SARAJEVO (Reuters) - Bosnian prosecutors on Saturday requested a 30-day detention order for three men, including a regional prime minister, in connection with the import of defective ventilators for coronavirus patients.
Fadil Novalic, prime minister of the autonomous Bosniak-Croat Federation, has been held in police custody since Thursday along with Fahrudin Solak, an official in charge of procuring equipment to combat the outbreak, and Fikret Hodzic, the manager of the company alleged to have procured the ventilators.
“Following the interrogation of the accused, the team of prosecutors ... has sent to Bosnia’s state court a proposal for ordering a 30-day detention for the accused,” the prosecution said in a statement.
All three men have denied any wrongdoing.
If detained, Novalic would be the first senior official to be arrested on graft charges in recent years in Bosnia which has been plagued by corruption scandals. Few officials suspected of corruption have been jailed.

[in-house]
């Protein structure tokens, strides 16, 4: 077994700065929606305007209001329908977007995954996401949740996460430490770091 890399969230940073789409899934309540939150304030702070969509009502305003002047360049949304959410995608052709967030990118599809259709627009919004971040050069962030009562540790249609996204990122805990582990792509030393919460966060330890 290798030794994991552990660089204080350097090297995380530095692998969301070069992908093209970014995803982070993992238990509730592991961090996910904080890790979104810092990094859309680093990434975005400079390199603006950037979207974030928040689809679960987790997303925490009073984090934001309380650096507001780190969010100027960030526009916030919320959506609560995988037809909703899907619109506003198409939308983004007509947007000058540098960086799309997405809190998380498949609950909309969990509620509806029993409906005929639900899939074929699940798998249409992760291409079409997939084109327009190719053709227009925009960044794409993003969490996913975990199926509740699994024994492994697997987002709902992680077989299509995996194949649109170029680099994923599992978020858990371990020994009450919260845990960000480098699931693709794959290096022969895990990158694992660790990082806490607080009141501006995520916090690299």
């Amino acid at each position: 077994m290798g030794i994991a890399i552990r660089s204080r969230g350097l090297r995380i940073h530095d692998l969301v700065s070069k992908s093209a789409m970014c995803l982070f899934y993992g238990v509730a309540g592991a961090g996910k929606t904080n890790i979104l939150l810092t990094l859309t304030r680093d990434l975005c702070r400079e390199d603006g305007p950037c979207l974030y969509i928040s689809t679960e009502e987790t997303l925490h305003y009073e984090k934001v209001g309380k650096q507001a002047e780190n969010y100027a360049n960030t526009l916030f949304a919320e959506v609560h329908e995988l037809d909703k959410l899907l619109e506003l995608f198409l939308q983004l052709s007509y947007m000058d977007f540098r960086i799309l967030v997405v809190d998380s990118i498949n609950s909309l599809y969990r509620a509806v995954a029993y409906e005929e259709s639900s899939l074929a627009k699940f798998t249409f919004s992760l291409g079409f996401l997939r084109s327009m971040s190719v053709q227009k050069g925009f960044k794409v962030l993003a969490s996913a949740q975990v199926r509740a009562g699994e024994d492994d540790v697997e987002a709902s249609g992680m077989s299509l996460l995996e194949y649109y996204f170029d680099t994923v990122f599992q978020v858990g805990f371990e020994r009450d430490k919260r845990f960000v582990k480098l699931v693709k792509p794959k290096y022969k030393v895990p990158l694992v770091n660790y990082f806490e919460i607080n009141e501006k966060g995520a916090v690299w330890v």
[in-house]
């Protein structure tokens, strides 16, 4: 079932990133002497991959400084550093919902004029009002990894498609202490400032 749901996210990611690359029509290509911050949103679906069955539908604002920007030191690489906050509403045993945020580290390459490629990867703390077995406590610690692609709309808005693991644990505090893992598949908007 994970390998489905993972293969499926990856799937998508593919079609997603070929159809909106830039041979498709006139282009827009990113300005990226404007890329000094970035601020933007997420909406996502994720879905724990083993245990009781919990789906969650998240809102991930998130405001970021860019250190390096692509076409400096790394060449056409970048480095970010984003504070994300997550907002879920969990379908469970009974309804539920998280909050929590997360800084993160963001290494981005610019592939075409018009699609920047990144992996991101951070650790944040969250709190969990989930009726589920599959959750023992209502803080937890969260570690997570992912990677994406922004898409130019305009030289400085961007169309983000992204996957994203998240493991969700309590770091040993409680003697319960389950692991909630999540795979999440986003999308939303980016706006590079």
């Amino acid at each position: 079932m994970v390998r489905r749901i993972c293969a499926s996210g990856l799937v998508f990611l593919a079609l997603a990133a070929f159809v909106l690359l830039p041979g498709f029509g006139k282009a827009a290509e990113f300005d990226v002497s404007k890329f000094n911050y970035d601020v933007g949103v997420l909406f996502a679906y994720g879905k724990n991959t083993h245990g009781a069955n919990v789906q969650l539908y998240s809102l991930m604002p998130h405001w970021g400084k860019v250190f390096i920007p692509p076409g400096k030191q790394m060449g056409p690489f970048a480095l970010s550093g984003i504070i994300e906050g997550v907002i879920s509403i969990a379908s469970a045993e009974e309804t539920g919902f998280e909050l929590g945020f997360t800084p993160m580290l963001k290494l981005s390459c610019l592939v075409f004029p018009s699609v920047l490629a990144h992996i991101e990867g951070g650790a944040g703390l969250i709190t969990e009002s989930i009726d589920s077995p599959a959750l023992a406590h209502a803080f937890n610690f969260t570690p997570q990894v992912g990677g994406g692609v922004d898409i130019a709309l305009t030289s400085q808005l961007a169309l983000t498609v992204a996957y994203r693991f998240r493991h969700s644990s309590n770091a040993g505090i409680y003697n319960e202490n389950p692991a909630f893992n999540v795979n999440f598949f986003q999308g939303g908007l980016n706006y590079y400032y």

On Saturday, thousands of people protested in Sarajevo against bad governance, nationalism and graft, and called for those responsible for corrupt practices to face charges.
The case involving the ventilators arose after the government relaxed public procurement rules in the wake of the pandemic outbreak to allow purchases of medical equipment through direct bargaining with suppliers rather than via public tender.
Srebrena Malina, a raspberry processing firm which had no licence to import medical equipment, was recruited by the Federation’s civil protection authority to procure 100 ventilators from China for 10.5 million Bosnian marka ($6 million).
The firm received a permit for the transaction after 80 ventilators had been delivered, spurring allegations of irregularities and prompting the investigation on how and why the company was selected to do the deal.
The prosecutors’ initial report showed the ventilators did “not meet even a minimum of necessary characteristics for adequate treatment” of coronavirus patients and that it was not advisable to use them in intensive-care units.
Reporting by Daria Sito-Sucic; Editing by Mike Harrison
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